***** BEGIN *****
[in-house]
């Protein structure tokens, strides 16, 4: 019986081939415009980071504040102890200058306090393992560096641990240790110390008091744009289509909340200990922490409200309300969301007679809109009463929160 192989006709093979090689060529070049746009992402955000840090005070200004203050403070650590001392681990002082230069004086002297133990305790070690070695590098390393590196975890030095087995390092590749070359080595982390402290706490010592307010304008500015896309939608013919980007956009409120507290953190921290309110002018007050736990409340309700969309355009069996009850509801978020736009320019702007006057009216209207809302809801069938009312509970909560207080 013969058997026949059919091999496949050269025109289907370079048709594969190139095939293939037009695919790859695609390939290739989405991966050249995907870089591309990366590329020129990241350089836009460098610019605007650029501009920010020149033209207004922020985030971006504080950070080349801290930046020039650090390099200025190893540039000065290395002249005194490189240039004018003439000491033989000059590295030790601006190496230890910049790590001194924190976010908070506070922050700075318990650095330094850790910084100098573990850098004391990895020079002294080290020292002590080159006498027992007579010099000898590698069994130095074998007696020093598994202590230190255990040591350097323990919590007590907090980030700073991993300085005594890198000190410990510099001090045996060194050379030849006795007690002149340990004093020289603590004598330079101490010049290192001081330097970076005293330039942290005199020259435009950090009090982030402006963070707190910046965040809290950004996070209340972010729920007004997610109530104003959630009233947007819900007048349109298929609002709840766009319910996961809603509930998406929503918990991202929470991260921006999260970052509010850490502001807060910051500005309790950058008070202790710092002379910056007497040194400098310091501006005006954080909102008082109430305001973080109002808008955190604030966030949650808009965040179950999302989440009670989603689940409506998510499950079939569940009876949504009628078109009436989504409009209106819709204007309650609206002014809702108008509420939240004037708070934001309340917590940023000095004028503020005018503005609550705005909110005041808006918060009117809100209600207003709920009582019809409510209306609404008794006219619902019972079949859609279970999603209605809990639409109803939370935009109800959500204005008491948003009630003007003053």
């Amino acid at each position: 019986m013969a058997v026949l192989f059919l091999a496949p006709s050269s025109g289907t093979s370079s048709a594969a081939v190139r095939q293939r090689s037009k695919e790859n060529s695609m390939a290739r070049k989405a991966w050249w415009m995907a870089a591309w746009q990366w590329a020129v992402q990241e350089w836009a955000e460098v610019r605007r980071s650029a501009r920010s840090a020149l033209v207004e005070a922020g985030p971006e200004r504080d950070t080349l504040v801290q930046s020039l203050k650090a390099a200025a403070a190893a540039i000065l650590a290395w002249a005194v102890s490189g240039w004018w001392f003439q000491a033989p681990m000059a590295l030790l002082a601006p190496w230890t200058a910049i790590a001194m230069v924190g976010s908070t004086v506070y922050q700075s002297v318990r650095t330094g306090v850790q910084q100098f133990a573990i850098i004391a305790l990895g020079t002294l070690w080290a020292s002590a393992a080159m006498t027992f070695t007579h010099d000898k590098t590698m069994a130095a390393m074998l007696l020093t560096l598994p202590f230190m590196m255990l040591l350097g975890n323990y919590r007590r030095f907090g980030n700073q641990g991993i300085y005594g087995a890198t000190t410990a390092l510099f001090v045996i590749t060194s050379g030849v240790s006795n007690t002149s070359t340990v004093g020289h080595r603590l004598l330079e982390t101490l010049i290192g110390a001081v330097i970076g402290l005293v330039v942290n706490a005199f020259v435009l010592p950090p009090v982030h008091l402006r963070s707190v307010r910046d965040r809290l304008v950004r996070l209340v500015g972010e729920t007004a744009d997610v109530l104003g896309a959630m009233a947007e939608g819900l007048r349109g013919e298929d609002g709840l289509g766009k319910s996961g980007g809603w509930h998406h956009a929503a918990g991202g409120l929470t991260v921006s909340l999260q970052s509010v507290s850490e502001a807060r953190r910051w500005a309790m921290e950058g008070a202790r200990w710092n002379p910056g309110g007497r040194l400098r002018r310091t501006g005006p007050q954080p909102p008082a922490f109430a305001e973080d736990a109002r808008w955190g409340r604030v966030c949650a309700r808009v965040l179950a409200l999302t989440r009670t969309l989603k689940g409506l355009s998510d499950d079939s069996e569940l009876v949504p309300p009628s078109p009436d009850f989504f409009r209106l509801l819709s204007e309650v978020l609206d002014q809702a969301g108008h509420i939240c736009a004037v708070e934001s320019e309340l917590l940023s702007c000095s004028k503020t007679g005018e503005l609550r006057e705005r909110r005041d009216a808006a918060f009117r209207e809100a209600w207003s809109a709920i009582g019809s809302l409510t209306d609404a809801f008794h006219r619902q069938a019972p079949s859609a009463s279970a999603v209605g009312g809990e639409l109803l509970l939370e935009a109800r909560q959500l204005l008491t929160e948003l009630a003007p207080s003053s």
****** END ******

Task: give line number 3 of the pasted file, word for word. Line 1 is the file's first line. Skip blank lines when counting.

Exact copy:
């Amino acid at each position: 019986m013969a058997v026949l192989f059919l091999a496949p006709s050269s025109g289907t093979s370079s048709a594969a081939v190139r095939q293939r090689s037009k695919e790859n060529s695609m390939a290739r070049k989405a991966w050249w415009m995907a870089a591309w746009q990366w590329a020129v992402q990241e350089w836009a955000e460098v610019r605007r980071s650029a501009r920010s840090a020149l033209v207004e005070a922020g985030p971006e200004r504080d950070t080349l504040v801290q930046s020039l203050k650090a390099a200025a403070a190893a540039i000065l650590a290395w002249a005194v102890s490189g240039w004018w001392f003439q000491a033989p681990m000059a590295l030790l002082a601006p190496w230890t200058a910049i790590a001194m230069v924190g976010s908070t004086v506070y922050q700075s002297v318990r650095t330094g306090v850790q910084q100098f133990a573990i850098i004391a305790l990895g020079t002294l070690w080290a020292s002590a393992a080159m006498t027992f070695t007579h010099d000898k590098t590698m069994a130095a390393m074998l007696l020093t560096l598994p202590f230190m590196m255990l040591l350097g975890n323990y919590r007590r030095f907090g980030n700073q641990g991993i300085y005594g087995a890198t000190t410990a390092l510099f001090v045996i590749t060194s050379g030849v240790s006795n007690t002149s070359t340990v004093g020289h080595r603590l004598l330079e982390t101490l010049i290192g110390a001081v330097i970076g402290l005293v330039v942290n706490a005199f020259v435009l010592p950090p009090v982030h008091l402006r963070s707190v307010r910046d965040r809290l304008v950004r996070l209340v500015g972010e729920t007004a744009d997610v109530l104003g896309a959630m009233a947007e939608g819900l007048r349109g013919e298929d609002g709840l289509g766009k319910s996961g980007g809603w509930h998406h956009a929503a918990g991202g409120l929470t991260v921006s909340l999260q970052s509010v507290s850490e502001a807060r953190r910051w500005a309790m921290e950058g008070a202790r200990w710092n002379p910056g309110g007497r040194l400098r002018r310091t501006g005006p007050q954080p909102p008082a922490f109430a305001e973080d736990a109002r808008w955190g409340r604030v966030c949650a309700r808009v965040l179950a409200l999302t989440r009670t969309l989603k689940g409506l355009s998510d499950d079939s069996e569940l009876v949504p309300p009628s078109p009436d009850f989504f409009r209106l509801l819709s204007e309650v978020l609206d002014q809702a969301g108008h509420i939240c736009a004037v708070e934001s320019e309340l917590l940023s702007c000095s004028k503020t007679g005018e503005l609550r006057e705005r909110r005041d009216a808006a918060f009117r209207e809100a209600w207003s809109a709920i009582g019809s809302l409510t209306d609404a809801f008794h006219r619902q069938a019972p079949s859609a009463s279970a999603v209605g009312g809990e639409l109803l509970l939370e935009a109800r909560q959500l204005l008491t929160e948003l009630a003007p207080s003053s």